Pamela Packard Love obituary

Discussion in 'Terry's Corner' started by Terry, Jul 9, 2019.

  1. Terry

    Terry Administrator Staff Member

    Aug 17, 2004
    Bothell, Washington
    Pamela Packard Love died on June 25, 2019 at the age of 102. She had a colorful and often dramatic life. She was born in a space that had been built to serve as a chicken coop on a rural homestead in Eastern Washington in 1917, to Esther and Augustus Packard. When her father was injured by one of his horses and needed medical care, she and her siblings were cared for by family friends, and her family lost the ranch. After her family moved west to the Olympic Peninsula, at age 3, she became ill with polio, was partially paralized, and again was separated from her family while receiving extended medical care. She eventually rejoined her family, which grew to include six children in the Port Townsend area. Her father became the superintendent of schools in Port Townsend, and then practiced law and was twice elected prosecuting attorney during prohibition and a rough period of that town’s history. When things got a bit too rough for the children, Pamela’s family acquired a farm in Chimacum, Washington, where she learned how to raise livestock and harvest crops, and watched as electricity was first introduced to her community.

    College graduation

    In early 1934, the depth of the Great Depression, her life was thrown into chaos again when her father died suddenly from an asthma attack. She was 17 years old. With the help of her older brother Charles, she was able to enroll in Washington State College, where she found work with the New Deal National Youth Assistance program, and then as a researcher for a history professor, and earned a degree, majoring in political science. At college, she met and later and married Melvin Valess Love.

    After Pamela gave birth to their first child, Melvin received a commission in the Army, was sent to fight in the Battle of the Bulge under General Patton, was wounded in combat and almost died. When Melvin returned, he entered law school at the University of Washington, where a growing family lived in student housing. Upon Melvin’s graduation from law school, the family made its way to the East Side of Lake Washington, finally settling in Bellevue in 1952 in a home she occupied the rest of her life.

    Pamela and Melvin were ambitious and took an interest in local civic affairs. Melvin formally incorporated Bellevue as a city in March 1953. Melvin won a seat on the first city council and was reelected in 1954, then elected Mayor in 1954 serving in that capacity for two years. Together, Pam and Mel made a formidable team and campaigned together. Melvin and Pamela also successfully campaigned for investments in clean water and the acquisition of park land.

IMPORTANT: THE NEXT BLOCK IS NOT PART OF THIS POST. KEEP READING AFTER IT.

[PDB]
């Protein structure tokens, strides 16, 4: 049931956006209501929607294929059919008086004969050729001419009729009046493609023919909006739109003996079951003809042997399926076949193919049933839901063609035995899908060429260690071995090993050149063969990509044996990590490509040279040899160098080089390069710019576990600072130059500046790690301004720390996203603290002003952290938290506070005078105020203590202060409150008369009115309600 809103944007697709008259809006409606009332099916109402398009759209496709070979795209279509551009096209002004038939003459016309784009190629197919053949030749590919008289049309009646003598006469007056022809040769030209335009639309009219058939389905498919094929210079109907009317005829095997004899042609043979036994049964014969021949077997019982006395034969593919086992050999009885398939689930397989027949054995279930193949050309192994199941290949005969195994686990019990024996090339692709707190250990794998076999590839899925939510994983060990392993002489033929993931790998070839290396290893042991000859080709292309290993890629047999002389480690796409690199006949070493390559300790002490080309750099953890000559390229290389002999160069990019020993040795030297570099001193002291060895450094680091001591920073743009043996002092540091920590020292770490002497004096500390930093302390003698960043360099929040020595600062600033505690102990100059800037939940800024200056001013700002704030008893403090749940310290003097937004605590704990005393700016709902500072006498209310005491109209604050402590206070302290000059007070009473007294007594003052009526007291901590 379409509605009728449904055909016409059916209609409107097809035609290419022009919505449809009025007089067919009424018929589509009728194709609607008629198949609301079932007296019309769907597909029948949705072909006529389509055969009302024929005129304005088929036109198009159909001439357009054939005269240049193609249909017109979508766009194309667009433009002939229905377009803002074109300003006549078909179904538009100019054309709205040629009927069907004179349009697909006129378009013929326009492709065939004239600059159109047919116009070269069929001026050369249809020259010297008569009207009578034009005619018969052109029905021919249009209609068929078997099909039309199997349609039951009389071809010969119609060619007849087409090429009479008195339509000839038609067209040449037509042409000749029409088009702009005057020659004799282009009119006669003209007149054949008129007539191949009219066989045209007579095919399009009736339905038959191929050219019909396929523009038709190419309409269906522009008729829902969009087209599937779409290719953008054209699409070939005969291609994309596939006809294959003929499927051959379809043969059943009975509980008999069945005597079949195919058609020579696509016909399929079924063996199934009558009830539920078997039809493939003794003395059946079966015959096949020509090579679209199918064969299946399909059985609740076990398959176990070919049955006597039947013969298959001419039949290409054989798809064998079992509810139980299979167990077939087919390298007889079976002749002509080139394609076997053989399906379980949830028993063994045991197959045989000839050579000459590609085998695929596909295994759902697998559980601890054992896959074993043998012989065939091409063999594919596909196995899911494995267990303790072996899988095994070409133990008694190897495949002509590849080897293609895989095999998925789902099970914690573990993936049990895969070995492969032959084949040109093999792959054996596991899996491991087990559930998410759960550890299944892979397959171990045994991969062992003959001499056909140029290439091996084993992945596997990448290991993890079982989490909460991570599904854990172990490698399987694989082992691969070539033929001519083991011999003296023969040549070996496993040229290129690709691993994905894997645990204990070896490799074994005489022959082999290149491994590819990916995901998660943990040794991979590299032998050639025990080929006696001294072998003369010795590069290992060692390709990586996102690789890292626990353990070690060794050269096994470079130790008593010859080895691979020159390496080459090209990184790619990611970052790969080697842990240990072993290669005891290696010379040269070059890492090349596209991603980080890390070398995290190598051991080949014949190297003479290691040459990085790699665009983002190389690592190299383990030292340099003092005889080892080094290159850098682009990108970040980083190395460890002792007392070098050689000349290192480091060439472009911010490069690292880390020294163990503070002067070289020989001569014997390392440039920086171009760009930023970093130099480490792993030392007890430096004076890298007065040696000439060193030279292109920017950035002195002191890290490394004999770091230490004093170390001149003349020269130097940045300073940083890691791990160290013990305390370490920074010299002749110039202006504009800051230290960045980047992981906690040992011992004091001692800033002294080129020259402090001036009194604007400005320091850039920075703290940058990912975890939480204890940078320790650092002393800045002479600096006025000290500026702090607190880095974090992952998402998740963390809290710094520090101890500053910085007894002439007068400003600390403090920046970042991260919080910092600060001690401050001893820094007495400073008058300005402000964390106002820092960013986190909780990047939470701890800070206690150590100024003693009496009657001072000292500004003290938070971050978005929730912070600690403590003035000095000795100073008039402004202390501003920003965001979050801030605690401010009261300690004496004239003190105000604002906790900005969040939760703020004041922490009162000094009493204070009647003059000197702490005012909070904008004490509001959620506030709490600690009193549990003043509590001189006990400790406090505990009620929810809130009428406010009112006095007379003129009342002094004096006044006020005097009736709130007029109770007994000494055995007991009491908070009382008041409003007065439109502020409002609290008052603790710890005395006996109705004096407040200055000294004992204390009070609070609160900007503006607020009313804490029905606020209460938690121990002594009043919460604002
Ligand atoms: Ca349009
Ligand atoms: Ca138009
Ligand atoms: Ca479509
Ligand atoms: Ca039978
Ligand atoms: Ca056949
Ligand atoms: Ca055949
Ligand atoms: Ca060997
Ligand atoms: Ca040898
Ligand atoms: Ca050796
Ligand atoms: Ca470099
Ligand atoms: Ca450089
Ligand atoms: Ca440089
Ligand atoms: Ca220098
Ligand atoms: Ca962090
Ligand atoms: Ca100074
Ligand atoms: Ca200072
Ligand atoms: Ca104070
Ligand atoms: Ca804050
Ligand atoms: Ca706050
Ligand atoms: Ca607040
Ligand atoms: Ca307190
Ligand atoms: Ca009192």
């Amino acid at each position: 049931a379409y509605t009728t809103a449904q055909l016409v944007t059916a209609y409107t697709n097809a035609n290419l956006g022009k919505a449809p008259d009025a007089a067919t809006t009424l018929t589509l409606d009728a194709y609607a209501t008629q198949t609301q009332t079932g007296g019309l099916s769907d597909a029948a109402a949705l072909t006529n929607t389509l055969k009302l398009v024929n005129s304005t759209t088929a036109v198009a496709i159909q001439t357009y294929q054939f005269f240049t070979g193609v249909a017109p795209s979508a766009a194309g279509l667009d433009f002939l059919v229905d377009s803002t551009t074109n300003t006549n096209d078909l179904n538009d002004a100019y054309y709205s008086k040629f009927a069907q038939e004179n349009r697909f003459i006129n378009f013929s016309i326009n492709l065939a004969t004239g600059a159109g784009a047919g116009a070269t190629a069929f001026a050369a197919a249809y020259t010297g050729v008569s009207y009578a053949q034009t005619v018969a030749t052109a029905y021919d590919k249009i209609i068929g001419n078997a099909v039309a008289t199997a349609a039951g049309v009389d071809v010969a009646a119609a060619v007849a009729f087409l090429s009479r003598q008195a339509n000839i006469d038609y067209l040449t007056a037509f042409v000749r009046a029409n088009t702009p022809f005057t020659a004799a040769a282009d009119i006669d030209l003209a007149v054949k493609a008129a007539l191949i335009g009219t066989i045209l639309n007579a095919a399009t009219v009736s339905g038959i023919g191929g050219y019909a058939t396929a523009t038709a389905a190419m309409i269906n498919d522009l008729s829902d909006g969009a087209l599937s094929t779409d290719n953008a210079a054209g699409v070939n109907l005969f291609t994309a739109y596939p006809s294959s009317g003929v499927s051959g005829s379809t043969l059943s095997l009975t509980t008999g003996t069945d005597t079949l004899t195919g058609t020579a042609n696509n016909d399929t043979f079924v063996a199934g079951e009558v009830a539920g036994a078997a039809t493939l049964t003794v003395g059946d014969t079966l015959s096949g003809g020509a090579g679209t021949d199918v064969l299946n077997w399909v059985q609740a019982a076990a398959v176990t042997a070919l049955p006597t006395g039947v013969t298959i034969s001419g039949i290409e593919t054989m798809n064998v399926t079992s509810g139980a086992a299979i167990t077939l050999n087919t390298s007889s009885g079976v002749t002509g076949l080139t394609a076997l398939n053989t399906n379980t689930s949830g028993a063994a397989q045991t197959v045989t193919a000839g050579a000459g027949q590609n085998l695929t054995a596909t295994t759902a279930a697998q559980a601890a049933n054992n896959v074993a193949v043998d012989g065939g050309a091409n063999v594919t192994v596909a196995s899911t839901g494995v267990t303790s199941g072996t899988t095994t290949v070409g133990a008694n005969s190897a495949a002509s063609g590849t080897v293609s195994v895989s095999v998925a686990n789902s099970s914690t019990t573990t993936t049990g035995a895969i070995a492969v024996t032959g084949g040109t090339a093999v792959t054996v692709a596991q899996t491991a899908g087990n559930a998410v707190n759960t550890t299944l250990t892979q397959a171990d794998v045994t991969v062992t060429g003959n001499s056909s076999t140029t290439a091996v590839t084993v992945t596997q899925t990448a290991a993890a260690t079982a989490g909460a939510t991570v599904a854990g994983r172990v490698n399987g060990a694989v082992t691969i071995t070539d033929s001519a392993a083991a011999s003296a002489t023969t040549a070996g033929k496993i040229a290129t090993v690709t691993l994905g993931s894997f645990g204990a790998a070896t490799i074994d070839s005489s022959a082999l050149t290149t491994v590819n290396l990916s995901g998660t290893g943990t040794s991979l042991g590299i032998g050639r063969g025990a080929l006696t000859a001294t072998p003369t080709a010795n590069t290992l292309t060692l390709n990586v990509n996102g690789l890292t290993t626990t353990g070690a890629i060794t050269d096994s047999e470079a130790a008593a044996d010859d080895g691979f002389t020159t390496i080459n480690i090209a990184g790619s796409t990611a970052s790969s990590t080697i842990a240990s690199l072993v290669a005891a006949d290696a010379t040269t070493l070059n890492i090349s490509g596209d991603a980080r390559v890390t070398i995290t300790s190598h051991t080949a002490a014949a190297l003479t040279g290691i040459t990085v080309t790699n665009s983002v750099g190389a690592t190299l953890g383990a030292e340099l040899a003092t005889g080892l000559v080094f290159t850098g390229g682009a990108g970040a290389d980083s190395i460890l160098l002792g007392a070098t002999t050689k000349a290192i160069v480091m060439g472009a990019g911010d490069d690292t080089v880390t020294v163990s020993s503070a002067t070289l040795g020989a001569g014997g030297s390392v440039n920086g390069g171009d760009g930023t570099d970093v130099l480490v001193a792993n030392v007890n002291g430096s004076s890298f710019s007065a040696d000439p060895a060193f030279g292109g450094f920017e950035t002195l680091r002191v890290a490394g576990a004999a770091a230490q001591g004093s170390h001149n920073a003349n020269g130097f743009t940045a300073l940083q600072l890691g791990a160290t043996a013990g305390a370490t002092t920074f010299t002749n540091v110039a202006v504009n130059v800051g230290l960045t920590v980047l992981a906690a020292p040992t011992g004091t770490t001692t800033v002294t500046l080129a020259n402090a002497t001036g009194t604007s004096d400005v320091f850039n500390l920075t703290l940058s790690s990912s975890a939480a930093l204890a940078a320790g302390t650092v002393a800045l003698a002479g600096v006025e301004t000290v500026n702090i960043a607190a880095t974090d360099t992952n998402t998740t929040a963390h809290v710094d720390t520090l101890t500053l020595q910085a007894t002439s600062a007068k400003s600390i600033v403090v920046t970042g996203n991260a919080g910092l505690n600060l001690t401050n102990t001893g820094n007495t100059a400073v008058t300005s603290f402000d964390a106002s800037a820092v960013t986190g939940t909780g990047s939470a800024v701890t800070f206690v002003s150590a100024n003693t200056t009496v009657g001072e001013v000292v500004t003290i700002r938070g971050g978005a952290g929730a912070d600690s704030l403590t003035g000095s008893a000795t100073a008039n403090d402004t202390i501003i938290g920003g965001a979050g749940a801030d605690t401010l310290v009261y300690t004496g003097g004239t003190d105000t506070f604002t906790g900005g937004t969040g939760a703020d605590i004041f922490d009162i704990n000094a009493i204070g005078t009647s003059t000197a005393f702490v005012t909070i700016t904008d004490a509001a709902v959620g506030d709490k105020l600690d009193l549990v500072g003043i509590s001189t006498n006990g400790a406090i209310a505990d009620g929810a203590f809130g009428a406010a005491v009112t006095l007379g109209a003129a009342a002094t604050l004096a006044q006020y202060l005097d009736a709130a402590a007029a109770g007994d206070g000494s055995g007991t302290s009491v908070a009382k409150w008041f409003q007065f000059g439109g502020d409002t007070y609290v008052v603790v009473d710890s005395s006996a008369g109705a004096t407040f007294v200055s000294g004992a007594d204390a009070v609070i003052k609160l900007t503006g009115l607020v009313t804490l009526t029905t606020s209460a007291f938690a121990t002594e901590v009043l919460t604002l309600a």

Pamela, a mother of seven children, made time to work as a professional artist, and was an avid reader, loved the outdoors, was active in local politics and civil affairs, and an early and enthusiastic supporter of the Seattle Seahawks. In 1973, she and her husband acquired land in Mattawa, a small community in Eastern Washington, and turned a desert property into a profitable farm, doing much of the work themselves on weekends and vacations.

    By the age of 50, Pamela faced another crisis, progressively losing her hearing, and in 1990, her husband died of cancer, leaving her alone, at 73. At the age of 79, Pamela’s hearing was partly restored after receiving a cochlear implant. Following the death of her husband, Pamela became the unquestioned head of a growing and diverse family that now includes, in addition to her seven children, some 28 grandchildren and 20 great grandchildren, plus 25 living and 3 deceased spouses or former spouses of those children.

    Pamela was able to make every member of her very large family feel loved, special and part of this larger clan, finding ways to come together despite differences in geography, religion, political views and circumstances.
    Pamela has outlived her five brothers and sisters. She is survived by a large family that loved and misses her deeply.

    photo 1961

    Her seven children (oldest first), are Clare Love, Trinda Love, James Love, Terrill Love, Randall Love, Shannon Love and Allison Mardini.

    Pamela’s 28 grandchildren (oldest first), are Michelle Burbridge, Janell Love, Morgan Burbridge, Nisan Burbridge, Cheri Love, Amy Love, Noel Burbridge, Robin Love, Anthony Wilson, James Love, Caleb Love, Noé Hatchuel, Dashiell Love, Kari Love, Sarah Love, Amanda Wilson, Mohamad Mardini, Khalil Mardini, Elizabeth Covington, Val Love, Théophé Love, Rex Love, Fenimore Love, Taylor Love, Ahmed Mardini, Christine Love, Jihad Mardini and Ibrahim Mardini.

    The 20 great grandchildren (oldest first) are Tristan Kidder, Chance Burbridge, Parker Burbridge, Christian Greenfield, Mason Love, Riley Burbridge, Kaitlyn Chua, Kai Uydea, Thad Bjelland, Chloe Chua, Taiyo Uyeda, Tannin Stover, Nathalie Hatchuel, Hayden Love, Devin Burdick, Farouk Mardini, Reese Love, Sophie Covington, Owen Hatchuel, Kamden Love and Piper Frad.

    The surviving spouses and former spouses of her children and grandchildren include Aleithe Love, Andrea Poitras, Asher Wilson, Brad Bjelland, Chris Covington, Christopher Stover, Elizabeth Edmonds, Harry Uyeda, Jesse Pino, Lara Cordy, Laurel Potter, Manon Ress, Marlena Haffner, Mary Ashmun, Michael Burbridge, Omar Mardini, Pamela Cornell, Padraic McCracken, Paul Chua, Philip Guie, Sandra Allen, Shannon Rome, Stephen Zeller, Tommy Frad and Yauheniya Zapryvaryna.

    Also remembering Madelon Bucholtz, Karleen Kikuchi, Kathleen Dodge, and many nieces, nephews and friends who knew her well.


    photo 1979
    Top to right, Randy, Terry, Melvin, Pamela, Clare
    Bottom to right, Shannon, Trinda, Allison, James

    Last edited: Jul 9, 2019
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